Kylie Fahey, chief executive at The Institute Of Quarrying Australia, and its president Shane Braddy, spoke online to the 2021 QuarryNZ conference. This is a precis of Kylie’s presentation.
What I want to talk about now is the professional development journey that we have been on and some of the changes we have put in place for the IQA and then equally what are we looking ahead to with our strategic direction and strategic plan.
We have set a goal to be the education provider of choice for the extraction and associated industries. In doing that it is quite simple, we want the phone to ring. We want to be top of mind if people are thinking of training their teams and their people … call the IQA and look to us first for professional development be it technical skills or soft skills.
The past 18 months
We obviously responded to Covid and implemented checklists to ensure that sites could continue to operate safely and continue to meet the requirements of the state and territory regulators.
We also developed a very extensive silica programme. We responded by working with all the state and territory regulators against their timelines for implementation and the requirements for safety inductions, requirements for health screening, and we’ve got a very extensive programme in place.
We have shared that with IOQ president Dean Torstonson and I believe that will be available across New Zealand and that’s an essence of what we are trying to do with our relationship with you – that is share and collaborate content.
We’ve also updated all our technical content, and these are topics like slope stability, the mandatory learning from disasters programming in New South Wales, quarry products technical training and safety management.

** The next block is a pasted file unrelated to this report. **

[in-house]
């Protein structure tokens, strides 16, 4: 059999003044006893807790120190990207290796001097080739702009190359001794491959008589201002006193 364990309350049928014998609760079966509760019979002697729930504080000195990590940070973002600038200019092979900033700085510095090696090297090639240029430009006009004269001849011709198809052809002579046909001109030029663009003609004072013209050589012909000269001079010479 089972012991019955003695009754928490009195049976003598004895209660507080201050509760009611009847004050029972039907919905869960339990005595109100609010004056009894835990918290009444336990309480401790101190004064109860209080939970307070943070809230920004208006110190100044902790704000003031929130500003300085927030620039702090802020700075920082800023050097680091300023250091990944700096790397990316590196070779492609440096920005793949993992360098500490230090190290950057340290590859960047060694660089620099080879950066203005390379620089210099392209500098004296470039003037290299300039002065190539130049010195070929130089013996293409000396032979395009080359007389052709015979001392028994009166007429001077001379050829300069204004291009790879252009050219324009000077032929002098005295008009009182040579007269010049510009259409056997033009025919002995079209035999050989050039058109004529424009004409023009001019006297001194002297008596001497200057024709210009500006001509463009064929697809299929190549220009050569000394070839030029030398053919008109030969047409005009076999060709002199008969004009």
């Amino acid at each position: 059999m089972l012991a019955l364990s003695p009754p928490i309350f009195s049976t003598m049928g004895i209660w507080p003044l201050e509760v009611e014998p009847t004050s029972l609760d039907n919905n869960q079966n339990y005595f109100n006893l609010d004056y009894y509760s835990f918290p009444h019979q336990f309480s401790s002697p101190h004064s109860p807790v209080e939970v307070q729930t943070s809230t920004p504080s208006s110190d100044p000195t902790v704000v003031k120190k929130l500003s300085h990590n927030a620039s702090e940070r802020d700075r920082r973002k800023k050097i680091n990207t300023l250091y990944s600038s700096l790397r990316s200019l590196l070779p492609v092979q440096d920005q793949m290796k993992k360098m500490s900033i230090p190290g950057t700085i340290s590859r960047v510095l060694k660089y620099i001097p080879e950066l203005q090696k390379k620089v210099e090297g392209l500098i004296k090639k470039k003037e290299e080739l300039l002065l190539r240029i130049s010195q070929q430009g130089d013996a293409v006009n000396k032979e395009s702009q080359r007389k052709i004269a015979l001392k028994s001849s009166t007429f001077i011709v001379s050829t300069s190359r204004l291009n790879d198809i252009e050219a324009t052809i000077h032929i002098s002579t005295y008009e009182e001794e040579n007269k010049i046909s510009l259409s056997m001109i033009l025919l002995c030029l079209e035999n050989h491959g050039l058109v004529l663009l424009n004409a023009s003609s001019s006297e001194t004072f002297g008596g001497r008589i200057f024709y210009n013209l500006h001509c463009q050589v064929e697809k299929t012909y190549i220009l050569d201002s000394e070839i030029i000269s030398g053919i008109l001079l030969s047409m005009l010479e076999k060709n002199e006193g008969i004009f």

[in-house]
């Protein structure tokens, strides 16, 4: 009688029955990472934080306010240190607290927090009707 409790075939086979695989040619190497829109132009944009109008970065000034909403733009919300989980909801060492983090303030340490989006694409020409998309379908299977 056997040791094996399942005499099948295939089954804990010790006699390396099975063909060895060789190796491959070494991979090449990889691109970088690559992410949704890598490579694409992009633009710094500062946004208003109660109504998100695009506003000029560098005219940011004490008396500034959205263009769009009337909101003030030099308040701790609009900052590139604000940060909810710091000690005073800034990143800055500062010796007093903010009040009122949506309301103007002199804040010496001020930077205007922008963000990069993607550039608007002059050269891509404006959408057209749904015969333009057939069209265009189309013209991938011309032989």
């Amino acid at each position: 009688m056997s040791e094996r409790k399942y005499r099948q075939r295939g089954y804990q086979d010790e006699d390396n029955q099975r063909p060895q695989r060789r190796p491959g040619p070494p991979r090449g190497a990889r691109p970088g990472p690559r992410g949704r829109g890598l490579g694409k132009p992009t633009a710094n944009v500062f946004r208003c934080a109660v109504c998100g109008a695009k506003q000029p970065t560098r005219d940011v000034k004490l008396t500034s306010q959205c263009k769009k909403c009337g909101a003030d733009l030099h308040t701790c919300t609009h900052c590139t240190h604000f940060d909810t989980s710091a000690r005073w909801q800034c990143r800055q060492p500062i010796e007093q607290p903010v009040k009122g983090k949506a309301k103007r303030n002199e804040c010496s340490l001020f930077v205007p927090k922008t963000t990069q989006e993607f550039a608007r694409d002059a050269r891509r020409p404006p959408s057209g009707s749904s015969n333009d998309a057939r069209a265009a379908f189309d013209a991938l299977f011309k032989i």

We’ve got two fully online courses for incident investigation and risk management, and we’ve got several facts sheets such as toolbox talks freely available on the IQA website.
One of the key programmes that we are just in the process of rolling out is the Supervising for Safety workshop. This workshop has been developed on the back of a review of fatalities in the Queensland mining industry from 2000-2019.
The two areas that were paid particular attention to was that of training and supervision. So, this new programme is really focused on supporting supervisors to supervise for a safety outcome. It’s getting great feedback at the moment and we are very happy to share and make available in New Zealand.
Another thing we did in Australia was revised our quarry manager certification system for continuing professional development. Essentially the message for everyone in New Zealand is that all our programmes carry CPD points and align to your framework. You can access our courses at member rates and have the CPD points applied accordingly.
One of the key areas is our work with all our state and territory regulators. We have six states and two territories we must manage and ensure our training is aligned to the legislation appropriately in each state.